Romania Military Budget
Sources: The Library of Congress Country Studies; CIA World Factbook
After five years of sustained military budget increases in the early 1980s, the Ceausescu regime reduced military expenditures by 4.8 percent in the 1986 state budget. At his instruction, the GNA passed an additional 5 percent cut in military spending and the size of the armed forces. It also adopted a change in the 1965 Constitution to hold a national referendum to confirm or to reject this reduction. Young Romanians aged fourteen to eighteen, who were likely to favor any cut that might decrease their chances of induction into military service, were allowed to vote on the referendum. On November 23, 1986, in balloting typical of that during Ceausescu's rule, a reported 99.9 percent of all eligible citizens turned out and voted unanimously in favor of the 5 percent reduction. This electoral ploy may have enabled Ceausescu to overcome more easily the apparent opposition to the plan among the professional military.
Implementing the decision made in the November referendum, Romania cut its 1987 military expenditures by US$156 million to US$1.171 billion, an actual reduction of more than 11 percent. Active units discharged 10,000 soldiers and mothballed 250 tanks and armored vehicles, 150 artillery pieces, and 25 aircraft. Deteriorating economic conditions and a chronic labor shortage in the mid-1980s probably necessitated the cut in military spending and the force reductions that accompanied it. Nevertheless, a genuine commitment to disarmament--and its attendant potential for enhancing Romania's security--and desire to demonstrate this commitment cannot be entirely discounted as a factor behind the unilateral reductions.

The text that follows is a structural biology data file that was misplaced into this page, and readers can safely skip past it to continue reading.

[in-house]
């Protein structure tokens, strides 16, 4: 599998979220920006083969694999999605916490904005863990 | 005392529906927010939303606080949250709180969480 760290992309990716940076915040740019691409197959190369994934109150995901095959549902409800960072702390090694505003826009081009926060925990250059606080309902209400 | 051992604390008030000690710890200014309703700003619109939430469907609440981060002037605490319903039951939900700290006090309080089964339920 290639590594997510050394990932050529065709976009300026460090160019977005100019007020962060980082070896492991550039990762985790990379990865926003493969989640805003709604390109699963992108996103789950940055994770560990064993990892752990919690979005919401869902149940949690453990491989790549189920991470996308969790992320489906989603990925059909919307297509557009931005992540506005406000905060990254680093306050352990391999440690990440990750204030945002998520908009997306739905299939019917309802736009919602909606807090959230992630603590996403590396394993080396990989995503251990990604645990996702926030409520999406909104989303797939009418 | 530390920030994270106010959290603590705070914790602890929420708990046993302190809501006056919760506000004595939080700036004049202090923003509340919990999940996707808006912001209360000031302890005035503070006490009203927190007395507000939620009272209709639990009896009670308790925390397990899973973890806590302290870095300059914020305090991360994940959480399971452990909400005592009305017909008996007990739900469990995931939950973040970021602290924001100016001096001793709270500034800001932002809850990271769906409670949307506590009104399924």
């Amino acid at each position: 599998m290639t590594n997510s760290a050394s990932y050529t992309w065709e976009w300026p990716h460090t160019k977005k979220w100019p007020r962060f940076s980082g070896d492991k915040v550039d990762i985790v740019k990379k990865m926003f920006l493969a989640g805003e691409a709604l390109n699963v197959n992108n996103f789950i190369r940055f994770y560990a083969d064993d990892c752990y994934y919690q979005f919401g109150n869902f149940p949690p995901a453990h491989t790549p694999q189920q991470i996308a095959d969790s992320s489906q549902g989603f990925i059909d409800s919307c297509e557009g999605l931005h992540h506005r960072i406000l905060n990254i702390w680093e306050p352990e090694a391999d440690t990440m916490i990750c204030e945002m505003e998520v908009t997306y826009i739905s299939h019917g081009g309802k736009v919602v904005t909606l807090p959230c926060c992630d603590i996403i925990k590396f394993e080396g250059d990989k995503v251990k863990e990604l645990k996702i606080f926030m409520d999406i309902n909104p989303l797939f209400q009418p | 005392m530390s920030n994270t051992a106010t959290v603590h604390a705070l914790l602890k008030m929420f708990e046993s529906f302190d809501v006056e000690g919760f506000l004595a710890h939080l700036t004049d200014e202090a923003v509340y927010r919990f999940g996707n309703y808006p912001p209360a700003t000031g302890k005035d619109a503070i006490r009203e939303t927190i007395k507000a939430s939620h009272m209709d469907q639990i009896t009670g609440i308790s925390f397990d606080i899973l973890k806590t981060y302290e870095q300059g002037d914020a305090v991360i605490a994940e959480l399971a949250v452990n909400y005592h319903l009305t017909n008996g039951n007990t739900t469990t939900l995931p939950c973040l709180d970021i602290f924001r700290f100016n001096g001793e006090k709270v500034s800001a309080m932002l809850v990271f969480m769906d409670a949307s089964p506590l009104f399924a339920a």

Data as of July 1989
NOTE: The information regarding Romania on this page is re-published from The Library of Congress Country Studies and the CIA World Factbook. No claims are made regarding the accuracy of Romania Military Budget information contained here. All suggestions for corrections of any errors about Romania Military Budget should be addressed to the Library of Congress and the CIA.